Why Is Dyneema Gear so Light—and so Expensive?

Dyneema (formerly known as Cuben Fiber), sounds a bit like science fiction on paper. By weight, it’s 15 times stronger than steel. Not only does it have an incredible strength-to-weight ratio, but it’s also highly chemical-resistant, and won’t stretch or sag during prolonged use or when exposed to water (usually a good thing in outdoor equipment). However, this super-fabric also results in sky-high costs for products that incorporate it. Wondering if Dyneema is worth the spend? Use this handy guide to determine if it’s for you, as well as tips on how to care for this special material.  

What is Dyneema, anyway?

Dyneema is a series of polyethylene fibers—basically, high-tech plastic—most commonly used as a fabric or webbing in backpacking and hiking applications. It’s created in something called a “gel spinning process” where the fibers are “drawn, heated, elongated, and cooled,” according to Dyneema’s parent company, Royal DSM

For backpacking gear purposes, Dyneema fibers are usually sandwiched between two layers of polyester laminate, which makes the already super strong fabric more durable and abrasion-resistant. Hyperlite, Big Agnes, Zpacks, Gossamer Gear and others use this crinkly, waterproof, almost translucent material in shelters and backpacks to make some of the lightest and strongest gear on the market.

Hyperlite's Windrider 2400
Hyperlite’s Windrider 2400 (Photo: courtesy)

Why is it so expensive?

You might’ve noticed that products with Dyneema are rather costly. For example, Big Agnes’s Tiger Wall 2 Carbon, a two person backpacking tent with a Dyneema floor and fly (and carbon fiber poles), goes for $1,000. The Tiger Wall UL 2, made of silicone-nylon, retails for $400. A 50 liter Dyneema backpack, the 2400 Windrider from Hyperlite Mountain Gear, starts at $320, while another thru-hiker favorite, the non-Dyneema 54 liter CDT from ULA Equipment is $180. 

General pricing standards aside, you’ll almost always pay more for Dyneema-based gear. The exclusive patent that Royal DSM has on Dyneema explains, at least partly, why it’s more costly than other materials, as does the high demand for everything from climbing ropes to industrial applications. 

How to make your own Dyneema equipment

If that Dyneema Zpacks tent you’ve been eyeing is a bit out of your price range, consider taking a DIY approach to constructing your own gear.

Depending on the design, panels of fabric can be attached to each other via taping or sewing. The company says taping Dyneema can result in seams that are stronger than the material itself when properly cured. In the case of heavier denier Dyneema materials—like those laminated to a polyester fabric—the best strategy involves sewing, followed by the application of Dyneema tape to ensure the fabric is waterproof. Check out a tutorial from Dyneema on how to work with the fabric here.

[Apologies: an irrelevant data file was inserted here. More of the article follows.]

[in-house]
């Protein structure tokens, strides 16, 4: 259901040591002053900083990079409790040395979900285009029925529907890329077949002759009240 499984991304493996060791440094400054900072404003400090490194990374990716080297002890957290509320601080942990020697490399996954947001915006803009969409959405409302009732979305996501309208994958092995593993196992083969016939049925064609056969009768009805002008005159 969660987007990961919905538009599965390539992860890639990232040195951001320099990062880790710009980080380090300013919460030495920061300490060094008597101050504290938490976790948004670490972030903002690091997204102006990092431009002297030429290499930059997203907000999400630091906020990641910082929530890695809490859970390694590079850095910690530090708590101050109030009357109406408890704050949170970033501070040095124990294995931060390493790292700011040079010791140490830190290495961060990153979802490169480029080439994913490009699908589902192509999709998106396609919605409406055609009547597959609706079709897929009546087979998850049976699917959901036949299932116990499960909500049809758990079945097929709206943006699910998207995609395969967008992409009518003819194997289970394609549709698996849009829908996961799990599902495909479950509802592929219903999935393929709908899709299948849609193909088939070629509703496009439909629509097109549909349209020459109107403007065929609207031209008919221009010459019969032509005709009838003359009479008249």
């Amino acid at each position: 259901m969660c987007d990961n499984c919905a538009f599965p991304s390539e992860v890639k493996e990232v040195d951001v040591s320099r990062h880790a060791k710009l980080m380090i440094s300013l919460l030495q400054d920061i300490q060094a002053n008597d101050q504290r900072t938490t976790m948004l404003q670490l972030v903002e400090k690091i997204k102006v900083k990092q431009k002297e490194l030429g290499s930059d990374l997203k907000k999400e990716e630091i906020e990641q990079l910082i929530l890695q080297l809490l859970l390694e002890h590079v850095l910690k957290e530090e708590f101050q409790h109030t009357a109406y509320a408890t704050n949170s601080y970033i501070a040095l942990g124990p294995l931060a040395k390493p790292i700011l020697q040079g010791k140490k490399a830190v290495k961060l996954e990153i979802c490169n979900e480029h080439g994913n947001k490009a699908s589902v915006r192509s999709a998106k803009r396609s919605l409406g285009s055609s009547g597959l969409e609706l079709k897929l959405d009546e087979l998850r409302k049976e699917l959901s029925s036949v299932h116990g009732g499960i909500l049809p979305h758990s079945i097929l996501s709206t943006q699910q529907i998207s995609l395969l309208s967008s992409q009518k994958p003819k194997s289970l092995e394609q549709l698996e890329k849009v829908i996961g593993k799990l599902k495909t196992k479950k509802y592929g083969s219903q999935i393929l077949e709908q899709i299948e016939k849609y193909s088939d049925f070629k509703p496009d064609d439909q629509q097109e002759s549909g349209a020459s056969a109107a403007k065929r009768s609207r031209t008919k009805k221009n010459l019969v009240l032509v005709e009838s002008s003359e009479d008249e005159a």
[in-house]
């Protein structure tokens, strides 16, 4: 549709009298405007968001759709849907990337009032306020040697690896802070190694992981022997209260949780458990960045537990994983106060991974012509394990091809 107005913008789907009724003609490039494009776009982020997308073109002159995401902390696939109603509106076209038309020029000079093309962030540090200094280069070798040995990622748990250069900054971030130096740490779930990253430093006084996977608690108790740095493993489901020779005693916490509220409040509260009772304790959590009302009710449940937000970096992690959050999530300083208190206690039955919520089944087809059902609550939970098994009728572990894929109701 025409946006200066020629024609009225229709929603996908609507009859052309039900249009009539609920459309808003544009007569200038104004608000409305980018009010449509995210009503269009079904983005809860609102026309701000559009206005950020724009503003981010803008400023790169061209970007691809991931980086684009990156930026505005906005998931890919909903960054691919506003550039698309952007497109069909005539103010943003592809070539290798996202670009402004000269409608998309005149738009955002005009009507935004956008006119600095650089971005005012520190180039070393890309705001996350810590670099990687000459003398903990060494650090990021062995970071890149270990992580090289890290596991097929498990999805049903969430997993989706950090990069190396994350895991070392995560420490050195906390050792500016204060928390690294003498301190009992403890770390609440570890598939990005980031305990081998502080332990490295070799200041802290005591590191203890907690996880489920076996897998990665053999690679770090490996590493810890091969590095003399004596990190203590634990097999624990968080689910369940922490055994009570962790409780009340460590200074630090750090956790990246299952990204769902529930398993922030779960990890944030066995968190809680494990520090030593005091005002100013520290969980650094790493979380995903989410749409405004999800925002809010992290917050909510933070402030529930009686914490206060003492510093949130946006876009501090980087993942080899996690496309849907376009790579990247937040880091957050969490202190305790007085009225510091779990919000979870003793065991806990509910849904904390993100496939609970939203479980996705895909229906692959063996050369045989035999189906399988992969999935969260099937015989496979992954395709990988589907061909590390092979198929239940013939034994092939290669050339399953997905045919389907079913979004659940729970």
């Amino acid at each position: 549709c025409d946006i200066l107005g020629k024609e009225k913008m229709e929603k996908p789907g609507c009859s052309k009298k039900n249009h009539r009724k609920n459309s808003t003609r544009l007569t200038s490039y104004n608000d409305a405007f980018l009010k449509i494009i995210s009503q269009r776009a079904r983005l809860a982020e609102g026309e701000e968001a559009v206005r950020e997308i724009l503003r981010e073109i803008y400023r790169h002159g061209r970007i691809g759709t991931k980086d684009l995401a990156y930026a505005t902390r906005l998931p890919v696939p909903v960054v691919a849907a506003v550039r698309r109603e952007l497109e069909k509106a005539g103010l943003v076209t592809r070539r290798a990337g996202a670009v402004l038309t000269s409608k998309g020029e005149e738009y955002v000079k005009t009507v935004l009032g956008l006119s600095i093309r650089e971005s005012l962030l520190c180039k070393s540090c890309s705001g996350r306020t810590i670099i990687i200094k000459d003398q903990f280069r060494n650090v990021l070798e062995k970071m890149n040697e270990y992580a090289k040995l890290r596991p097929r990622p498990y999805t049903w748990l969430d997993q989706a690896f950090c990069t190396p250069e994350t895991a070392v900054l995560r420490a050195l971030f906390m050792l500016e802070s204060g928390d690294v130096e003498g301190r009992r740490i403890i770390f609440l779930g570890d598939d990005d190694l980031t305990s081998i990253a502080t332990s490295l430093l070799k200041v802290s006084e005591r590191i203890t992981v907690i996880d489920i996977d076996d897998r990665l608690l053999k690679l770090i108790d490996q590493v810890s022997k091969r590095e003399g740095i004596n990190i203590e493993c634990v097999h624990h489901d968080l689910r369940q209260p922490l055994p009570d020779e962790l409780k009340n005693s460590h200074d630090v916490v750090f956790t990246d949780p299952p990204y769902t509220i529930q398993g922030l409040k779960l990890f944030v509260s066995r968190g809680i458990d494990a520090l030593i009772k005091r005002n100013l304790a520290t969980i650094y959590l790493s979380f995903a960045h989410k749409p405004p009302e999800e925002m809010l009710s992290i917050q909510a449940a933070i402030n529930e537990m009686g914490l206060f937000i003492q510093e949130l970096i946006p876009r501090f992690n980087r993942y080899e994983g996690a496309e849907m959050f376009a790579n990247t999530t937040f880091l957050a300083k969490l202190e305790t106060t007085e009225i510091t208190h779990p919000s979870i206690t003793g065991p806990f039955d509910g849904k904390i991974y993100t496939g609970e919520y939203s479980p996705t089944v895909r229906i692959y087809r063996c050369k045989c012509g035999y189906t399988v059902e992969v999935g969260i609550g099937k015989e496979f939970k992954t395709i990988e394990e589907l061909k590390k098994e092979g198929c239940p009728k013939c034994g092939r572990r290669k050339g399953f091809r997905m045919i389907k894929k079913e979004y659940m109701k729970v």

When sewing Dyneema fabrics, there are a few tips to remember. First, when pairing two panels together for sewing, connect them with loose-leaf folder-style binder clips rather than pins—you don’t want to add any additional holes in the fabric. (This is in contrast to working with nylon and other woven fabrics, where you push a needle through the weave of fibers.) Secondly, since Dyneema fabrics are often slippery, you should use a walking foot on a sewing machine, which helps push through the top layer of fabric at the same rate as the bottom to ensure the two pieces of fabric stay aligned.

If you’re interested in sewing your own gear, there are plenty of resources out there. (One of our editors made a passable ultralight pack using silnylon with help from the internet.) You can find inexpensive patterns at Stitchback DIY Trail Gear and fabrics and some guides at Ripstop By the Roll and others.

Dyneema fabric
Dyneema fabric from Ripstop by the Roll (Photo: courtesy)

How to care for your Dyneema products

Although it’s bomber on the trail, Dyneema’s weaknesses reveal themselves in the laundry room. Chief among them is a relatively low melting point. That makes it easier to use thermal methods of bonding pieces together with tape, but also means that you don’t want to iron the fabric on a hot setting, dry it in a dryer, or use it where friction can heat it to its melting point—like for use as a guy line or a rappelling backup. The fabric also lacks stretchiness, which can be a liability outside of its intended use. Basically, if a piece of Dyneema equipment gets stuck on any part of a washer or gets too hot in the dryer, it can be compromised or even destroyed. 

We strongly recommend hand-washing any gear made with Dyneema in a tub or bucket with warm-to-cool water using a mild, scentless detergent, like Nikwax’s Tech Wash ($10 for 10 oz at REI). Afterwards, hang all Dyneema gear out to dry rather than putting it in a dryer. 

How to repair Dyneema

Another unique Dyneema issue is patching tears. You can field-repair Dyneema fabric with a Tenacious Tape patch, but you don’t want to sew patches on, as it can compromise the waterproofing of the material. 

A permanent fix requires Dyneema tape or a patch like those offered by Zpacks. These are designed to stick to non-DWR-treated Dyneema, and should be placed on the inside of packs and shelters (it won’t stick to a treated exterior.) Once applied, it provides a permanent bond and isn’t likely to peel off over time. However, as with any stick-on patch, it’s best to round its corners to make it less likely to catch on anything.

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